Wednesday, May 27, 2009

Burma, Burma, Bur--CHIANG MAI

OK, so I lied! I am not going to Burma, I should actually already be there right now.

I've heard many mixed feelings from travellers who went there and had conflicting advice from the internet. Some claim that it is difficult to travel anywhere without supporting the government financially, which I really am against doing. I'm also concerned that by going the Burmese government will view this as some kind of acceptance from 'the West' (not that I have so much political sway, but if all travellers boycott the government it sends a message).

The country sounds absolutely beautiful, and the people are supposed to be some of the most friendly around. It would be quite an experience to go there and hear about their stories and perceptions of their situation.

Burma will always be there and I can go back some other time when the authoritarian regime is removed from power (hopefully in the not to distant future), I just wish I didn't already buy my plane ticket and visa.

Instead I'll be leaving Bangkok tonight and heading towards Chiang Mai in the north.

On an un-travel related note; I really suggest more people read about the government's actions in Burma. Human Rights Watch has many reports on Burma's use of child soldiers, it's marginalization of minorities, and of the government's crackdown onpro-democratic protests.

I've only partially read one report called 'CRACKDOWN'. It's over 100 pages long but you should definately check out the sections called The Monks Join the Protests and The Crackdown. The report contrasts the actions taken by the two sides in the fight for democracy in Burma, it also really made me so angry at all the injustices of the world!

I also found a video, (it has a few bloody pictures so beware) I can't tell if it has sound (no speakers on this computer) but it has pictures of the day of the crackdown.

Tuesday, May 26, 2009

Burma, Burma, Burma

At the advice of my traveling mates I've done more reading on Burma, all urging travelers not to go. I'm starting to question going, I just wish I didn't already have my ticket and visa paid for.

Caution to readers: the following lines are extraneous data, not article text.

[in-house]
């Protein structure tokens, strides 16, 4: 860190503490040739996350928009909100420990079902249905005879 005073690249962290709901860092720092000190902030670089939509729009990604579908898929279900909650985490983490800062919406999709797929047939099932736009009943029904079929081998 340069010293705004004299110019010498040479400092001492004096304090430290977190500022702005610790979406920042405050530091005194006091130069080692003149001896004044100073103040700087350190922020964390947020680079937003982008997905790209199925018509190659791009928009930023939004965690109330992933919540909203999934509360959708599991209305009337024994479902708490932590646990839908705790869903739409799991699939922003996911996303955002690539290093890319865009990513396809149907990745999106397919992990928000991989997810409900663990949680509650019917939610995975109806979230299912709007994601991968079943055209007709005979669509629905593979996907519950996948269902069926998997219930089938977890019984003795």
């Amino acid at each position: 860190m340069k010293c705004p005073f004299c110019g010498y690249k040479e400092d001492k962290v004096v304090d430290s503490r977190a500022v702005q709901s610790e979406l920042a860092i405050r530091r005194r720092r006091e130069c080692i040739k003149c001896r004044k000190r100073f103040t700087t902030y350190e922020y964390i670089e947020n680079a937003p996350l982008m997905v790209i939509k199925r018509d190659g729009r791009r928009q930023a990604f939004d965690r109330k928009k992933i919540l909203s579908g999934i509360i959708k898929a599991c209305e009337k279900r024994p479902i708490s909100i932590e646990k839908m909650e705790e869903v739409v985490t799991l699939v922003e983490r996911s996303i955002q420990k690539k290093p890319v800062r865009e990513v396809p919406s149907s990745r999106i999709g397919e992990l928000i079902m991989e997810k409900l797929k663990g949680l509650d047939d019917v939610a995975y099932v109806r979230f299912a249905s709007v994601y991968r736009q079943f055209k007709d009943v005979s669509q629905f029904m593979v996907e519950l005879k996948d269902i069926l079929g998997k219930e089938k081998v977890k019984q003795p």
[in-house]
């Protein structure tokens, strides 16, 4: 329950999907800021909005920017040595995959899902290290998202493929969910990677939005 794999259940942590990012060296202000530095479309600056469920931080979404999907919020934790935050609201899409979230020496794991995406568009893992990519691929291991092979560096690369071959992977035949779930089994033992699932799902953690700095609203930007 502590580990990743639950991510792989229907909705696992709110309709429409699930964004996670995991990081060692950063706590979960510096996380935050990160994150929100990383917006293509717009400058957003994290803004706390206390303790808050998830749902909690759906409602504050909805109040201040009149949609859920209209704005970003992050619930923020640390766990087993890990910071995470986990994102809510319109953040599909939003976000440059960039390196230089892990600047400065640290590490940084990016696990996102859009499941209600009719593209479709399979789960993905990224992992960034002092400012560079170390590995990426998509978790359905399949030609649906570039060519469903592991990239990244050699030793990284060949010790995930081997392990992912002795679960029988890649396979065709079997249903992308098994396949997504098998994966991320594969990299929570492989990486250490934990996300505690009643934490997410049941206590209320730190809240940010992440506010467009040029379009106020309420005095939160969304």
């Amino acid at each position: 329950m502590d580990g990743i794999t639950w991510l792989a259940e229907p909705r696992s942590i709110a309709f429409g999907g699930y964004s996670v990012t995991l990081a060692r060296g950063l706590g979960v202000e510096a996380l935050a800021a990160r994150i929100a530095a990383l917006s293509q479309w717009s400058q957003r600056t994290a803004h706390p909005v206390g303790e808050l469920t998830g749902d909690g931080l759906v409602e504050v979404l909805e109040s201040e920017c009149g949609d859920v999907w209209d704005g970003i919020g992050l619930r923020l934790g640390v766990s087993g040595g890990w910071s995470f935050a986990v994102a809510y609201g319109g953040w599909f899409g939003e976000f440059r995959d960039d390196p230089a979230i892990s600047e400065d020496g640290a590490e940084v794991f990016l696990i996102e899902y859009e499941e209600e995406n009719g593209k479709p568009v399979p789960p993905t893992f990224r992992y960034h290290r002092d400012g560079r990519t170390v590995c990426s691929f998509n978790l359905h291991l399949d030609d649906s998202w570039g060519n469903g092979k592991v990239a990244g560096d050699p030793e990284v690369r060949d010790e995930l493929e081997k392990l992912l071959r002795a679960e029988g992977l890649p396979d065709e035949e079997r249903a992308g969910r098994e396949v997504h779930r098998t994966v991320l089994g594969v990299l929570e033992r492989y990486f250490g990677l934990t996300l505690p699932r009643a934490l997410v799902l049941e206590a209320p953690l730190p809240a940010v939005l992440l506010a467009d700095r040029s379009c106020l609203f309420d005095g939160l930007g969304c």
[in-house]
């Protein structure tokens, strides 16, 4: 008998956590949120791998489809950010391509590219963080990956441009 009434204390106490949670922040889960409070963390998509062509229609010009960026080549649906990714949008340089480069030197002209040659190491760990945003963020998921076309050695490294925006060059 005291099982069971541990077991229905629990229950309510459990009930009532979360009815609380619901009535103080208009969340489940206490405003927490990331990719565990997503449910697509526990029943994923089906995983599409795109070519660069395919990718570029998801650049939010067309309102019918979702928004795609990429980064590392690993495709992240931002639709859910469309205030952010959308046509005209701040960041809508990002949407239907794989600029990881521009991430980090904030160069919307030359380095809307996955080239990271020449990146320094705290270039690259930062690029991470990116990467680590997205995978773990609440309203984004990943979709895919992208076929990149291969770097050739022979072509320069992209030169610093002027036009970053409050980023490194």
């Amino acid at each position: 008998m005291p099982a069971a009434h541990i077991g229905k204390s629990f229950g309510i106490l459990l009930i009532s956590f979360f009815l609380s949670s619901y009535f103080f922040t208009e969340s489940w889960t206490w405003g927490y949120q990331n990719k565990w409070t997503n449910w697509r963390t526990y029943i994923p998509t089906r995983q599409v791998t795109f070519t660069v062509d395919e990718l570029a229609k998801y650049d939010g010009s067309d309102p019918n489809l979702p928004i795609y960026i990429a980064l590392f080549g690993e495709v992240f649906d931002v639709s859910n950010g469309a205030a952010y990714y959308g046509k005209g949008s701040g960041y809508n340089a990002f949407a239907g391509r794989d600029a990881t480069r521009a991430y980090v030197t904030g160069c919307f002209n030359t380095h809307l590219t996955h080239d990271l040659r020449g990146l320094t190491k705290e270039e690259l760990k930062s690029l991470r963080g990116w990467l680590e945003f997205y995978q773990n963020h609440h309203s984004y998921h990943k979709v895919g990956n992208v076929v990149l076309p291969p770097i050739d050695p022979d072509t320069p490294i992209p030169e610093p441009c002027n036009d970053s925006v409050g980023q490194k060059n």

Sunday, May 24, 2009

Crocs Eat Flip-flops for Breakfast

Today I went to Bangkok's weekend market, Chatuchak. I wandered around the maze-esque bazaar for hours in fourty degrees and gave into my consumeristic side a wee bit.

At the end of a long day, I realized something; I hate flip-flops. I've owned Crocs for a long time, and I wore them nearly everyday in Singapore, unfortunately I lost them on Ko Tao. When I got to Bangkok I decided to buy flip-flops instead of Crocs, big mistake. I don't understand how people can tolerate flip-flops, the bottoms of my feet are very sore and I have blisters between my toes and on the tops of my feet. Here are my thoughts on the flip-flop/Croc debate:

Firstly, and undeniably, Crocs are more comfortable that the thongs.

Crocs also look ridiculous, which I think is a bonus. I feel like I am sticking it to 'the man' or 'fashion police' when I stroll down the road in my Crocs. I actually had someone say upon meeting me 'are you actually wearing those in plublic?!'. Score one for the fashion criminals!

(I've found the effect is greatly increased on fashionistas when I wear Crocs with socks.)

Saturday, May 23, 2009

The Best Things in Life Are Free...

Woooooot! I've struck gold in Bangkok! FREE INTERNET!

Thursday, May 21, 2009

Thoughts on Travelling

Nothing to report really, just thought my blog was being neglected. Here are some random thoughts, and a bit about what I've been up to and what I plan to do.

After grumbling on Ko Tao about not being able to dive and then picking up a new travel partner, we (for those keeping track: Karlijn and I, plus newcomer Linda) headed to Ko Phayam on the west coast. The island was very secluded, and since it was off season we were only sharing the beach and the waves with about fifteen other people, which is quite a contrast from the city-like Ko Tao and Ko Pahangan.

My initial thoughts on travelling: I love it. It's very busy and I don't have much time to think of home so I don't miss it too much (sorry everyone!), except for when I have the occasional bout of home sickness. I also feel like I learn a lot about myself, some travellers are very open and you discuss everything and through that I have questioned myself (in a good way), and learned a lot. I'm learning to be more positive and outgoing and not to judge people right away.